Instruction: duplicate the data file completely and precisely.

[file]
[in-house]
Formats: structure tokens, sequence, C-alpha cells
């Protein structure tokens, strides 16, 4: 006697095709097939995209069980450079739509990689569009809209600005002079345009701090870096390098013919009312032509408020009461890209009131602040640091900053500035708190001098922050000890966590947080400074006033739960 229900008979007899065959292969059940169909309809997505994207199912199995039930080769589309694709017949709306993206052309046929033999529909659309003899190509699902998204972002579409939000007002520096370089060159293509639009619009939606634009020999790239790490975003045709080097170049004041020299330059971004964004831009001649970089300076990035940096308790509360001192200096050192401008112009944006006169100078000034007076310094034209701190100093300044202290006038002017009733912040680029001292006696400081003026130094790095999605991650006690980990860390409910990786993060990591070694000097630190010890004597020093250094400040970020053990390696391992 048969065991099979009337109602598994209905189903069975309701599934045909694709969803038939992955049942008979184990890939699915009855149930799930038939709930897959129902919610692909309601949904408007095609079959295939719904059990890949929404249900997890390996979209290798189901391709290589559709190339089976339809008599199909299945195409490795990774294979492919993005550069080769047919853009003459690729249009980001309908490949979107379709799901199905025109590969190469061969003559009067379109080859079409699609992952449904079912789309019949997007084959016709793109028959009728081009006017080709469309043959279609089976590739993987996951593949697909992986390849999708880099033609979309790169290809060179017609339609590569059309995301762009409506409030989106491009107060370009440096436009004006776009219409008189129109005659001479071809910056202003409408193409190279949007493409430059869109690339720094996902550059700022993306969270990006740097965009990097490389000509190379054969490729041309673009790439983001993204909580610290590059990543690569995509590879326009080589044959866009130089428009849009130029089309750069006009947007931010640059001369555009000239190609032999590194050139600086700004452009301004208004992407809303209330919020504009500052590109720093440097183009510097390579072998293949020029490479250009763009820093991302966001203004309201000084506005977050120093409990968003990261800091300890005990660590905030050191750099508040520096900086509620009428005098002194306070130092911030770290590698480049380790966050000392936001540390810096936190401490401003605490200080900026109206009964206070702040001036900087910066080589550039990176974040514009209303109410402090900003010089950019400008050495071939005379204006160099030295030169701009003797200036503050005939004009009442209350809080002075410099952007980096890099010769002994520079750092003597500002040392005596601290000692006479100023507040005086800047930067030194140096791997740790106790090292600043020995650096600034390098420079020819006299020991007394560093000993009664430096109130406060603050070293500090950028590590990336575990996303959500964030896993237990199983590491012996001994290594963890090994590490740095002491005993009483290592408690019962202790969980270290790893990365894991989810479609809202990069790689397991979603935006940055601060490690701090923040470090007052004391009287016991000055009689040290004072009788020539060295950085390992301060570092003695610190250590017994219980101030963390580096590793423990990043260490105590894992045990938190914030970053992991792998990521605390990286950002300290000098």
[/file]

[in-house]
Formats: structure tokens, sequence, C-alpha cells
């Protein structure tokens, strides 16, 4: 006697095709097939995209069980450079739509990689569009809209600005002079345009701090870096390098013919009312032509408020009461890209009131602040640091900053500035708190001098922050000890966590947080400074006033739960 229900008979007899065959292969059940169909309809997505994207199912199995039930080769589309694709017949709306993206052309046929033999529909659309003899190509699902998204972002579409939000007002520096370089060159293509639009619009939606634009020999790239790490975003045709080097170049004041020299330059971004964004831009001649970089300076990035940096308790509360001192200096050192401008112009944006006169100078000034007076310094034209701190100093300044202290006038002017009733912040680029001292006696400081003026130094790095999605991650006690980990860390409910990786993060990591070694000097630190010890004597020093250094400040970020053990390696391992 048969065991099979009337109602598994209905189903069975309701599934045909694709969803038939992955049942008979184990890939699915009855149930799930038939709930897959129902919610692909309601949904408007095609079959295939719904059990890949929404249900997890390996979209290798189901391709290589559709190339089976339809008599199909299945195409490795990774294979492919993005550069080769047919853009003459690729249009980001309908490949979107379709799901199905025109590969190469061969003559009067379109080859079409699609992952449904079912789309019949997007084959016709793109028959009728081009006017080709469309043959279609089976590739993987996951593949697909992986390849999708880099033609979309790169290809060179017609339609590569059309995301762009409506409030989106491009107060370009440096436009004006776009219409008189129109005659001479071809910056202003409408193409190279949007493409430059869109690339720094996902550059700022993306969270990006740097965009990097490389000509190379054969490729041309673009790439983001993204909580610290590059990543690569995509590879326009080589044959866009130089428009849009130029089309750069006009947007931010640059001369555009000239190609032999590194050139600086700004452009301004208004992407809303209330919020504009500052590109720093440097183009510097390579072998293949020029490479250009763009820093991302966001203004309201000084506005977050120093409990968003990261800091300890005990660590905030050191750099508040520096900086509620009428005098002194306070130092911030770290590698480049380790966050000392936001540390810096936190401490401003605490200080900026109206009964206070702040001036900087910066080589550039990176974040514009209303109410402090900003010089950019400008050495071939005379204006160099030295030169701009003797200036503050005939004009009442209350809080002075410099952007980096890099010769002994520079750092003597500002040392005596601290000692006479100023507040005086800047930067030194140096791997740790106790090292600043020995650096600034390098420079020819006299020991007394560093000993009664430096109130406060603050070293500090950028590590990336575990996303959500964030896993237990199983590491012996001994290594963890090994590490740095002491005993009483290592408690019962202790969980270290790893990365894991989810479609809202990069790689397991979603935006940055601060490690701090923040470090007052004391009287016991000055009689040290004072009788020539060295950085390992301060570092003695610190250590017994219980101030963390580096590793423990990043260490105590894992045990938190914030970053992991792998990521605390990286950002300290000098």